Mean
Std dev
Skew
Kurt

0.000115
0.000107
5.932591
50.957795

0.000127
0.000145
5.365517
45.113088

0.000116
0.000107
5.941769
51.0664

0.000123
0.000035
7.344585
119.102341

0.000137
0.000170
5.369954
3.306710

0.000102
0.000032
3.595792
19.3636448
Panel C: during Arab Spring
Mean
Std dev
Skew
Kurt

0.000050
0.000025
5.828766
51.393504

0.000083
0.000083
10.864930
166.479973

0.000115
0.000107
5.932591
50.95779

0.000470
0.000656
23.962737
725.047224

0.000206
0.002194
39.392011
1552.481731

0.000340
0.000325
3.801900
26.879051

Table 5: Statistical Estimates of Conditional Variances.

Volatility of Islamic and conventional banksbefore, during the financial crisis and during the Arab spring

Okpara [21] indicated that the Wilcoxon signed-rank test is a nonparametric alternative to the two-sample t-test when the population cannot be assumed to be normally distributed. Wilcoxon rank-sum test is utilized to examine whether the difference in volatility between both groups of banks in three periods is statistically significant. The mean volatility of conventional banks in the three regions is significantly higher than that of Islamic banks at 1% level for the three periods [22]. These results corroborate the hypothesis that Islamic banks were at least partially immune to the financial crisis and the Arab spring. This indicates that bad news (the financial crisis and the Arab spring) has no impact on the financial stability of Islamic banks. Besides, the underlying hypothesis states that Islamic banks are not subjects to the same risks as conventional banks, due to their links with the real economy and their main principles as risk sharing (Table 6).

  Before the crisis financial crisis Arab Spring
IB GCC
CB GCC
Statistic*
P-value
0.0002
0.001
14.354
0.000
0.0004
0.0053
21.231
0.000
0.0003
0.0067
11.231
0.000
IB Mediterranean
CB Mediterranean
Statistic*
P-value
0.0006
0.0037
5.470
0.001
0.0005
0.0008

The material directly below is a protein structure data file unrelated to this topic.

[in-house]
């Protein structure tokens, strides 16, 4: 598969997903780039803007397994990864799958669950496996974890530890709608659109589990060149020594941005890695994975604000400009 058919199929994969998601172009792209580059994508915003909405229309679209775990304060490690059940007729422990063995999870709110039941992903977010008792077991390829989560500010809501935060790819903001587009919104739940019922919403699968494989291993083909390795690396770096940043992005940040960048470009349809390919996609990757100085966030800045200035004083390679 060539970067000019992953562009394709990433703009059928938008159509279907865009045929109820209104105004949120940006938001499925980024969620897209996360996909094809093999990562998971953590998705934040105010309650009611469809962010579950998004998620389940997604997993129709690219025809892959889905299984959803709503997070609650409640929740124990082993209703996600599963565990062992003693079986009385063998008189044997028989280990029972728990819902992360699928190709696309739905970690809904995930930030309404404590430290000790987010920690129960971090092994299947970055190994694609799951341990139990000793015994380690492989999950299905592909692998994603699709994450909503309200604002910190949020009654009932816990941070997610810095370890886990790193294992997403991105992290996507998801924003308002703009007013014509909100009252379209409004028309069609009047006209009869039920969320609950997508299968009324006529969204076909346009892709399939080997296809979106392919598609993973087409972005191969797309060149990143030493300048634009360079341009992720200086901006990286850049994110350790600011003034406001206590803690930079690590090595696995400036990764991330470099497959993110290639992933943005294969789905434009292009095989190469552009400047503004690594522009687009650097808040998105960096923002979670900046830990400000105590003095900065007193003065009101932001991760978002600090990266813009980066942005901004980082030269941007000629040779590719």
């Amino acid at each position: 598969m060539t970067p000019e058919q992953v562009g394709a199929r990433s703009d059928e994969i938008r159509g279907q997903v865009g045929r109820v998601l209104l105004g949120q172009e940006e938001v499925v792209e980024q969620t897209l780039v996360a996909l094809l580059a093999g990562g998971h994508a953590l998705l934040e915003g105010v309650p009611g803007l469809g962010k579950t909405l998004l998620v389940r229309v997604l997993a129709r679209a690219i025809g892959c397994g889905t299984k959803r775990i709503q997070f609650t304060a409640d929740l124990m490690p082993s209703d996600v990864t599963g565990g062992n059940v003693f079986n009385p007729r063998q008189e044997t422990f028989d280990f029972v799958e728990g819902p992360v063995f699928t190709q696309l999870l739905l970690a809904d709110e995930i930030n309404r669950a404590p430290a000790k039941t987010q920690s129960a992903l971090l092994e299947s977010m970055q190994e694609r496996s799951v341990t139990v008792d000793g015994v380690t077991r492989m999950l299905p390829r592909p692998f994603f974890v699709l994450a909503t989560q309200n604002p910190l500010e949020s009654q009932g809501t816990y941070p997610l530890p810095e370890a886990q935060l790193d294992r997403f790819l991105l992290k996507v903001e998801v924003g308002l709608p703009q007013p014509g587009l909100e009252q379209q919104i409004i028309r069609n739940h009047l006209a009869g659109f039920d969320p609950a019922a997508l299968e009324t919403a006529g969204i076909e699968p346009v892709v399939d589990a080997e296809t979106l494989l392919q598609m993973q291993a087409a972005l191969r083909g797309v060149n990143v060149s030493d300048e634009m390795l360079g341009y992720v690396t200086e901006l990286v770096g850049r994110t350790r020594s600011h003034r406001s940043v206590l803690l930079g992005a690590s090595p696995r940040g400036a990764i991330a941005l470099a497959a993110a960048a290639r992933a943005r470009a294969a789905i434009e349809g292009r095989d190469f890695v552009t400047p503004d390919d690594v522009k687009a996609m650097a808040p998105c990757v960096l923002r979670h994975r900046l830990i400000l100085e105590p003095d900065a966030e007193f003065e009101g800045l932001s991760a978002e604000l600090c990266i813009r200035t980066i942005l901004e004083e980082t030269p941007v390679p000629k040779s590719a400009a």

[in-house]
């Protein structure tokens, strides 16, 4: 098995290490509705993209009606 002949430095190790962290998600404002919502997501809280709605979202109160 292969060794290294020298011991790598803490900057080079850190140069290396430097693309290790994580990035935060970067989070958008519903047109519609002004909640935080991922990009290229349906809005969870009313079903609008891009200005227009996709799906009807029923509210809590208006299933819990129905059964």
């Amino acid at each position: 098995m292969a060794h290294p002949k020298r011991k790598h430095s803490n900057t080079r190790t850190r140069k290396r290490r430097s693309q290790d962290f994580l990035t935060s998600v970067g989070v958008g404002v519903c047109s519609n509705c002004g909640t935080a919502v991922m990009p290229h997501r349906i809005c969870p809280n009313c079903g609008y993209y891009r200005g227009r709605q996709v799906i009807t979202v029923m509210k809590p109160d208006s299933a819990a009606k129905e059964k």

7.253
0.000
0.0003
0.0074
13.254
0.000
IB MENA
CB MENA
Statistic*
P-value
0.0004
0.001
14.354
0.000
0.0004
0.0023
11.352
0.000
0.0003
0.0064
14.251
0.000

Table 6: Mean Volatility of Islamic and Conventional Banks Before the crisis, During the Financial Crisis and During the Arab Spring.

Conclusion

The recent financial crisis has induced a series of failures of many conventional banks followed by a political uncertainty, and led many economists to advocate the development of Islamic banks in the MENA region regarding stability during two crises. In light of the study objectives, we have examined the financial volatility of Islamic banks and that of their conventional peers in three major regions (the GCC, the Mediterranean, and the MENA) during periods of calmness, of financial crisis and of political uncertainty. To this end, we considered a matched sample comprising returns of 11 IBs and 17 CBs using the GJR- GARCH model. Our analysis produced some interesting results which indicate that the global financial crisis has contributed to the volatility of conventional bank returns. Moreover, the volatility of Islamic banks increased during the recent political turmoil in these regions. Consequently, the results showed that there is a significant difference between IBs and CBs in terms of the effect of the financial crisis on the banking stability but little or no significant difference in terms of the effect of the Arab spring on the banking stability. Therefore, this does not mean that both crises are different from each other in terms of types of risks and that the impact of a political crisis on stock prices largely arises due to the psychological reactions. However, Islamic banks are more stable than conventional banks in general. This stability seems to be partially due to the different types of risks, the management methods and the governance of both types of banks. Overall; the results are consistent with our hypotheses. This in turn suggests that bank returns volatility is driven by financial and economic factors, and to a lesser extent, by political events.

Overall, these findings complement the literature on the relationship between financial crisis and, political crises, and volatility of bank returns. Our results are very important in understanding the role of the financial crisis and that of the Arab spring on the financial stability of both types of banks. Therefore, they are of a great significance to international investors.

1The Ex-Vice-President of the World Bank for MENA in her speech during the ‘Sympisium on Islamic Finance in Roma: Developments in MENA region’, Bank Italia, Rome, Italy, November, 11th, 2009.

2This analytical framework is similar to that adopted by Chaua, Deesomsaka and Wang (2014) in the context of the political uncertainty and stock market volatility in MENA.